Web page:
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Authority record

World Education Fellowship Central Region Branch

  • C0152
  • Corporate body
  • 1964 - 1979

The world education fellowship is an international organisation which is dedicated to the ideals of progressive education. It was founded in 1921 as the new education fellowship by English educationist Beatrice Ensor (1885 – 1974) and several colleagues. Ensor had established a progressive school in Letchworth, England. The central focus of the WEF has been on child-centred education, social reform through education, democracy, world citizenship, international understanding and the promulgation of world peace. During the second world war, the WEF was suppressed in many countries around the world but were later reestablished after 1945.

The fellowship spreads its philosophy through such journals as The New Era (now The New Era in Education), publishes books and pamphlets, and meets biannually in international conferences. Members can participate in workshops, meetings and developmental projects on a national and local level.

Wood, John, 1780 - 1847, cartographer

  • P0271
  • Person
  • 1780 - 1847

John Wood may have been born c1785. The first record of him is of his marriage in Edinburgh to Margaret Norris in 1811. In 1813, he is described as surveyor at Greenhill near Edinburgh. He began his surveys of Scottish towns in 1818 and from 1819 to 1826 he published 50 plans of various Scottish towns. In 1828 he issued a volume of 48 plans entitled 'Town Atlas of Scotland'. He died in 1847 at Portobello.

The Map Library of the National Library of Scotland houses the main collection of Wood's plans but many are available online from the NLS web site.

Whinwell Children's Home

  • C0133
  • Corporate body
  • 1887 - 1980

Whinwell Children's Home, Stirling, was founded by Miss Annie Knight Croall (1854 - 1927), who came to Stirling from Leeds in 1873 with her father who had been appointed the first curator of the Smith Art Gallery and Museum. Miss Croall set up a Young Women's Evangelical Mission which provided lodgings for destitute women in premises in Broad Street, Stirling. Springfield House in the Craigs was later rented for the same purpose but was changed in 1887 to a 'Home for Destitute and Neglected Children'. By 1890 larger premises were required and Whinwell House was purchased for £950. Most children to come to Whinwell House were adopted. The home was maintained by voluntary subscription. Miss Croall died in 1927 but the home remained open until 1980.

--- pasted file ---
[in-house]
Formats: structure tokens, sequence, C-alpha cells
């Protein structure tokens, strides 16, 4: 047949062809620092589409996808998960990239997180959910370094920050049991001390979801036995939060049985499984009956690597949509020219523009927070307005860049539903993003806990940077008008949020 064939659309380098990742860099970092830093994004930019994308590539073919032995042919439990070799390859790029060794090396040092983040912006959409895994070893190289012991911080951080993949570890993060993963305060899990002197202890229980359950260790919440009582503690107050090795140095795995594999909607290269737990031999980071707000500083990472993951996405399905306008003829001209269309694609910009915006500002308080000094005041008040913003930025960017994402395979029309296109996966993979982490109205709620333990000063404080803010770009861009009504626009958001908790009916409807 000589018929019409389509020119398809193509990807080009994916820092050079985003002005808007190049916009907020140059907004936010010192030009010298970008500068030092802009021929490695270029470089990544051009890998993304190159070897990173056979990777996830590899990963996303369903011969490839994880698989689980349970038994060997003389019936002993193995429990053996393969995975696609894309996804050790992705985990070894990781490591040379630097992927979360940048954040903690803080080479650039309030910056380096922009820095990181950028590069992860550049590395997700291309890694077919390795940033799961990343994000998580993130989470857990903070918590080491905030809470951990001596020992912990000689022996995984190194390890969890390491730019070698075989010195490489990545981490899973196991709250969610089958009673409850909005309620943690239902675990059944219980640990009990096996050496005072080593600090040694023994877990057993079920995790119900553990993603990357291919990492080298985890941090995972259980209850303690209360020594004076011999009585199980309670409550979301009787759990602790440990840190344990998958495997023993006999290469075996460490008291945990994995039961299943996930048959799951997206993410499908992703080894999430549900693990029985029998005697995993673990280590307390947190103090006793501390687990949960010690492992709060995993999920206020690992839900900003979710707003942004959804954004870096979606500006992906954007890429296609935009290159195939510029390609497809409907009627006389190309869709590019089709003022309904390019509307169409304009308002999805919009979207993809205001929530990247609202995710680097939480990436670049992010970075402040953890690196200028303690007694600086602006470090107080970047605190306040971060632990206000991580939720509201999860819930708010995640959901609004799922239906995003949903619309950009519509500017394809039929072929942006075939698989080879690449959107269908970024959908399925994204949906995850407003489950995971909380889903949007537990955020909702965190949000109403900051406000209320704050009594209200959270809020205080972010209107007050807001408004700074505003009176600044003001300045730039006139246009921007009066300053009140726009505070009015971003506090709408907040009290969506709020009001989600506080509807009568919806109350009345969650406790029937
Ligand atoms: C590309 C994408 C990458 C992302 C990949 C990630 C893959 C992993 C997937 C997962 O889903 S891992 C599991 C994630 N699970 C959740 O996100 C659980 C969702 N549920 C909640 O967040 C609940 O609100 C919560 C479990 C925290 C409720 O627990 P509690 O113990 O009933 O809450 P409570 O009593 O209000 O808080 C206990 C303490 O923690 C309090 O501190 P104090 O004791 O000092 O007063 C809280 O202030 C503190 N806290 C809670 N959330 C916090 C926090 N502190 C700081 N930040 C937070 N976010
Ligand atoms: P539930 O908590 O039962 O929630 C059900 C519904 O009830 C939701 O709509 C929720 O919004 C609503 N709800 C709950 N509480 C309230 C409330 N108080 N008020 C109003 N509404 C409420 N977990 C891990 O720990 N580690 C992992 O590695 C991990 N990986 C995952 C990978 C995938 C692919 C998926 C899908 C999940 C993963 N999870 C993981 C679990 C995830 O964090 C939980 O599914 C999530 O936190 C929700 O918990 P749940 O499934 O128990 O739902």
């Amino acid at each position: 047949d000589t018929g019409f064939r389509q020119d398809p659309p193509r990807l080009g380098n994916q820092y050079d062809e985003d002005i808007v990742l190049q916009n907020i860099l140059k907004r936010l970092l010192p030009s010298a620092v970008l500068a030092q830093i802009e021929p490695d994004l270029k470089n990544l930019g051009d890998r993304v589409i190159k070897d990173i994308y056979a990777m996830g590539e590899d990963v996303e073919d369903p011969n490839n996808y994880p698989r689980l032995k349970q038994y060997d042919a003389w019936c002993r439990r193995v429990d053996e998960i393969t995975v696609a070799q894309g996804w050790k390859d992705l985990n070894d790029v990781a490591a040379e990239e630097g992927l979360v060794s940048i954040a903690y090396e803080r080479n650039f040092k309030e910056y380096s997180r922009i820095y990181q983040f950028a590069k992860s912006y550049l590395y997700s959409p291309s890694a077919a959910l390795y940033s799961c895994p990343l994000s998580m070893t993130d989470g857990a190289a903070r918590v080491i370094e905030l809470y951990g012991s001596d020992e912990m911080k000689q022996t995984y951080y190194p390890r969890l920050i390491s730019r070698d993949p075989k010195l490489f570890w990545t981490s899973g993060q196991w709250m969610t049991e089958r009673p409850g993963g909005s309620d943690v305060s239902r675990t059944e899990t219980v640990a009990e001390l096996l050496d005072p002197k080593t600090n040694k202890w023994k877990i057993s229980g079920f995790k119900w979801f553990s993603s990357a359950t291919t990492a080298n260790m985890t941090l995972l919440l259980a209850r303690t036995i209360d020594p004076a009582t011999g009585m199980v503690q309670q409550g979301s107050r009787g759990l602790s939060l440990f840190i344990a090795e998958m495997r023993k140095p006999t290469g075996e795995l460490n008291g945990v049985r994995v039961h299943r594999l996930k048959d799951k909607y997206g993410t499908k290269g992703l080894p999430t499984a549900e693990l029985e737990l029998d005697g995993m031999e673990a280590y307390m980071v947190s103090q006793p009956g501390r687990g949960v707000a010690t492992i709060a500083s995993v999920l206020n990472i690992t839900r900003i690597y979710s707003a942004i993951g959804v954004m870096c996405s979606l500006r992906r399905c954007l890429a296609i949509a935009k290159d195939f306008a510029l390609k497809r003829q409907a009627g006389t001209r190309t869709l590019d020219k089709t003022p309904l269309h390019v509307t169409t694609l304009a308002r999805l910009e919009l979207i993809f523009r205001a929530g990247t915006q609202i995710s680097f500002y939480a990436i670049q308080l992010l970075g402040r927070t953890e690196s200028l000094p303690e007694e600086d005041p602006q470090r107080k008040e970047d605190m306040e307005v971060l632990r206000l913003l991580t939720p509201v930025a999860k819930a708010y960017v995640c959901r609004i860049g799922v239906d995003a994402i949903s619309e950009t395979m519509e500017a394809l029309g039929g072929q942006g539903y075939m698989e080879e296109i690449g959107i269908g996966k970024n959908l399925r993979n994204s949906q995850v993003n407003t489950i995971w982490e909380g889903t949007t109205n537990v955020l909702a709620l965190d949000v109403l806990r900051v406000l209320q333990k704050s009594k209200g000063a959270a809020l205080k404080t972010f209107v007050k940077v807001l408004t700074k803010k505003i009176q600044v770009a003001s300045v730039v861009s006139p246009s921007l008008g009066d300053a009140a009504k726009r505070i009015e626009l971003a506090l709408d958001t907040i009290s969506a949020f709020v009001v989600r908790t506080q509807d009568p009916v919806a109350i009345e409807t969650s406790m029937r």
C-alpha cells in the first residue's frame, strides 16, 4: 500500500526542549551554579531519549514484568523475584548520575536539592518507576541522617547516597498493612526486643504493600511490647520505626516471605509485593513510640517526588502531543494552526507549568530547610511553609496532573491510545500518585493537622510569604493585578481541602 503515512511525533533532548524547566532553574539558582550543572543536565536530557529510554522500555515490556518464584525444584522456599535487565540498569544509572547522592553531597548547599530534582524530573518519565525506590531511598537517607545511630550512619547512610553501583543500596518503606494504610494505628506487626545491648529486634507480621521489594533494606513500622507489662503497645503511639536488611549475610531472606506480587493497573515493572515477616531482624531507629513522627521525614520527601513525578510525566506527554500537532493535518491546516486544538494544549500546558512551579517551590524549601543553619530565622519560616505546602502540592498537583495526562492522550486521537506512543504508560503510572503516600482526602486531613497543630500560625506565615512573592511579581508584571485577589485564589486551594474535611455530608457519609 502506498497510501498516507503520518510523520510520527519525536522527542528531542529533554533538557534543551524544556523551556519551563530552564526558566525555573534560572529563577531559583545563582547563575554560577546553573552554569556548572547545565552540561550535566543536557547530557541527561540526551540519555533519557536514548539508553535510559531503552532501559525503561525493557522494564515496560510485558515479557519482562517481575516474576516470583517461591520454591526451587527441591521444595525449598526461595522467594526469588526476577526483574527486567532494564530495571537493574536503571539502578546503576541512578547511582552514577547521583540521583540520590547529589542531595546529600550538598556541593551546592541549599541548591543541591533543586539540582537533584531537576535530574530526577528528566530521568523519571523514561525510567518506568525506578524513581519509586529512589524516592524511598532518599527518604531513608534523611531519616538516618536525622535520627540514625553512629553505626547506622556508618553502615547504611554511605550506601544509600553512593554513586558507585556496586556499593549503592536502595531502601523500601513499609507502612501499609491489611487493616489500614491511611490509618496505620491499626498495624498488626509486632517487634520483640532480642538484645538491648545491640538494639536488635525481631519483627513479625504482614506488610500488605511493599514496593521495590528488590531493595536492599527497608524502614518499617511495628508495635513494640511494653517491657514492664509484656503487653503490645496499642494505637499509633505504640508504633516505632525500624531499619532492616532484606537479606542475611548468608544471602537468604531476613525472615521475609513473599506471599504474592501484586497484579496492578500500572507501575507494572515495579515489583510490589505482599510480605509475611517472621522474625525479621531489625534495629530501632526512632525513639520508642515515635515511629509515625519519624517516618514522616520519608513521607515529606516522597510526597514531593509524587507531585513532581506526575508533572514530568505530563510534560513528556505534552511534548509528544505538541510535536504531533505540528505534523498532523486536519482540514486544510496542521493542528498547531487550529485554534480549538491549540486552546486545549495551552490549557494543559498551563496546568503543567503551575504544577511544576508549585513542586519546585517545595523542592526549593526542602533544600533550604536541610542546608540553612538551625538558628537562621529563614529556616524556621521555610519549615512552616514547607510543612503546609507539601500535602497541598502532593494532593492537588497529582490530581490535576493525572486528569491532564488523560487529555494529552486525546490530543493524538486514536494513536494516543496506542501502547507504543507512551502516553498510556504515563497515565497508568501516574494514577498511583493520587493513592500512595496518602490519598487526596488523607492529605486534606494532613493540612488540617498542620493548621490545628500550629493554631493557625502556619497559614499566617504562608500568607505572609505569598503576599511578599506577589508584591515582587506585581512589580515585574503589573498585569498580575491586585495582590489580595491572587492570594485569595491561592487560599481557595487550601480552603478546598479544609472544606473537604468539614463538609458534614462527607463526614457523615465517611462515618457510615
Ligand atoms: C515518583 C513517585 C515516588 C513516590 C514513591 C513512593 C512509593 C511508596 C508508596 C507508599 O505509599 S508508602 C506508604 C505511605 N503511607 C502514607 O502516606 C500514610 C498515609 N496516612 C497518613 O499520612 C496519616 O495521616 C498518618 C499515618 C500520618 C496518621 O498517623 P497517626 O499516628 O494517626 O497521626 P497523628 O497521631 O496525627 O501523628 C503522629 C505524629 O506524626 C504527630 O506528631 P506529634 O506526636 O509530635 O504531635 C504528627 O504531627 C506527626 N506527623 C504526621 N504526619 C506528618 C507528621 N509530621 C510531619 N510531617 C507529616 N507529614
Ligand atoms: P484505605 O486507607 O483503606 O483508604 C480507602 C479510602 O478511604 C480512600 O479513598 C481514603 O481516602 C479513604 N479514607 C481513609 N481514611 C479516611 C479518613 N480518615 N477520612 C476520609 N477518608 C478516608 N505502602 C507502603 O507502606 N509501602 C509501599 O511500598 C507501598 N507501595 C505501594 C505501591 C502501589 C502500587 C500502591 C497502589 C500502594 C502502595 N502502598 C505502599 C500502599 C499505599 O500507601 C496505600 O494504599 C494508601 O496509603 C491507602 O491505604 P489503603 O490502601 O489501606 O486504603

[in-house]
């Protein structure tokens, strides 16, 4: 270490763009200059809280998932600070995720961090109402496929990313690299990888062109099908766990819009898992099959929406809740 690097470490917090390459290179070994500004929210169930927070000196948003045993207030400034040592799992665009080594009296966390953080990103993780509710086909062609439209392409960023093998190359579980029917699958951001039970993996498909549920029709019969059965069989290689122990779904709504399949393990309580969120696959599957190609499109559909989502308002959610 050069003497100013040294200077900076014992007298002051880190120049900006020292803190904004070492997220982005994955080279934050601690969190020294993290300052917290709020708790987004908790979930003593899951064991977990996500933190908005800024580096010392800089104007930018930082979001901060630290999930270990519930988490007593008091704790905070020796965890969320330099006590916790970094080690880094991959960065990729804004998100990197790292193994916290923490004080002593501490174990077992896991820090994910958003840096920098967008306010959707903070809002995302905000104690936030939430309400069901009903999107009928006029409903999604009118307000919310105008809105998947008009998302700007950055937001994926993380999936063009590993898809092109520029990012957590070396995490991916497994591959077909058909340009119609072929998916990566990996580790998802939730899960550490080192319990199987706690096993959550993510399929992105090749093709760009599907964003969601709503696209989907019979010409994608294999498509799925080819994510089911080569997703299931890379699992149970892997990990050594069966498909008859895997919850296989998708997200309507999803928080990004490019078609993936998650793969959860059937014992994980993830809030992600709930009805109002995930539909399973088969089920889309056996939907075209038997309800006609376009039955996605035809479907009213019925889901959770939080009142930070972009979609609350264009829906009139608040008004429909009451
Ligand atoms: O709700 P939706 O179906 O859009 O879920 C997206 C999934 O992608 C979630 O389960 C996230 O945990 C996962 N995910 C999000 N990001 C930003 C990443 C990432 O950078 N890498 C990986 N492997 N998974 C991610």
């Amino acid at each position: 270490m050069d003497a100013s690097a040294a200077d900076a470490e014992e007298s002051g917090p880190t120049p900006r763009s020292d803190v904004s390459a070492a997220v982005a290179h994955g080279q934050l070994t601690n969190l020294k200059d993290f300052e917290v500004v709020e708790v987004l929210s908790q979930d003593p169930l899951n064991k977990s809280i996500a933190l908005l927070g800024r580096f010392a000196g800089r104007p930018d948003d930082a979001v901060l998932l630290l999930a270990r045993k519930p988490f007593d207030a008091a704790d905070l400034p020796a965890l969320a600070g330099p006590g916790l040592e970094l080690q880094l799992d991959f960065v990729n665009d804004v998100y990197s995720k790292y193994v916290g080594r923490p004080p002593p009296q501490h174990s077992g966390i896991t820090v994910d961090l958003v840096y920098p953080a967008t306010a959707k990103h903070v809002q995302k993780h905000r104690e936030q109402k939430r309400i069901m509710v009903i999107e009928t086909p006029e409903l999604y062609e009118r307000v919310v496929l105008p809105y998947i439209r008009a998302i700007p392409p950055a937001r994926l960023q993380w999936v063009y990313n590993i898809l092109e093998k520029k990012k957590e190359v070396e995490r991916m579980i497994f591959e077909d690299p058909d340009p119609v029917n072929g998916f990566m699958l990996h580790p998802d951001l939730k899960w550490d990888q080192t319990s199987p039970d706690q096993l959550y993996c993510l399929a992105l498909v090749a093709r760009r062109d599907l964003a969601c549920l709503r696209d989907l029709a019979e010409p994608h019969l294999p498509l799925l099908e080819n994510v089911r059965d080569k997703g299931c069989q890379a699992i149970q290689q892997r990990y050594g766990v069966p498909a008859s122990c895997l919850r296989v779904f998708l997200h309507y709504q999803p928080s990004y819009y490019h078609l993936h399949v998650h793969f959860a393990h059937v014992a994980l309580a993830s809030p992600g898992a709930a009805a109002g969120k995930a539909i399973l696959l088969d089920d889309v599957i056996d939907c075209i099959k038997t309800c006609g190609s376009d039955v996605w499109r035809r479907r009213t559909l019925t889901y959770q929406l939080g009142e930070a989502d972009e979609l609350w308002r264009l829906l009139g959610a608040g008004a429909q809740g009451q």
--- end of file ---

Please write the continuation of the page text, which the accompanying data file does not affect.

Western Nos. 1 & 2 School Management Committee

  • C0558
  • Corporate body
  • 1930 - 1949

School management committees were set up by the Education (Scotland) Act 1918 (8 & 9 Geo. V, c.48). They represented individual burghs, parishes or groups of parishes and were composed of representatives of teachers, parents, and the education authority. Under the 1947 Local Government Act they were replaced by sub-committees or local education sub-committees, which were themselves abolished in 1975 (Local Government (Scotland) Act 1947, 10 & 11 Geo. VI, c.43; Local Government (Scotland) Act 1973, c.65).

Western No. 1 District Education Sub-Committee

  • C0559
  • Corporate body
  • 1949 - 1974

This committee covered Balfron District.

School management committees were set up by the Education (Scotland) Act 1918 (8 & 9 Geo. V, c.48). They represented individual burghs, parishes or groups of parishes and were composed of representatives of teachers, parents, and the education authority. Under the 1947 Local Government Act they were replaced by sub-committees or local education sub-committees, which were themselves abolished in 1975 (Local Government (Scotland) Act 1947, 10 & 11 Geo. VI, c.43; Local Government (Scotland) Act 1973, c.65).

West Plean Primary School

  • C0105
  • Corporate body
  • c. 1843 – c. 1991

West Plean Primary School was in operation from c. 1843 – c. 1991.

Wesleyan Methodist Church Falkirk, Wallacestone and Stirling Circuit

  • C0135
  • Corporate body
  • 1842 -

Methodism as a popular movement dates from 1738, when John Wesley (1703 - 1791) and his brother Charles Wesley (1707 - 1788) undertook evangelistic preaching. John Wesley believed that no preacher should stay with a society for more than 6 - 8 weeks; after that the people would no longer be attracted by the preaching. In 1791, after Wesley's death, the English Methodists were formally separated from the Church of England and established the Wesleyan Methodist Church. In organisation, the Methodist Church is similar in many respects to that of the Presbyterian Church. The Annual Conference corresponds to the Presbyterian General Assembly; the Synods (District) Meetings correspond to the Presbyterian Synods; the Circuit (formerly Quarterly) Meetings to the Presbytery; and the Church Councils (formerly Leaders' Meetings) to the Kirk Session. Ministers are, however, generally itinerant, the basic unit in Methodism being the Circuit rather than the individual charge. In Scotland, Methodism was slower to take hold than in England, but between 1820 and 1840 there were spectacular advances in Central Scotland and, from the 1860's, Scottish Methodism enjoyed a stable existence. The Wallacestone Circuit of the Wesleyan Methodist Church was founded in 1842, and from 1911 was known as the Falkirk, Wallacestone and Stirling Circuit. Stirling had, for a time, been in the Stirling and Doune Circuit. In 1926, Stirling and Wallacestone separated into independent Circuits and, in 1934, Falkirk and Wallacestone reunited. In 1935, the Falkirk, Wallacestone and Stirling Circuit was reformed.

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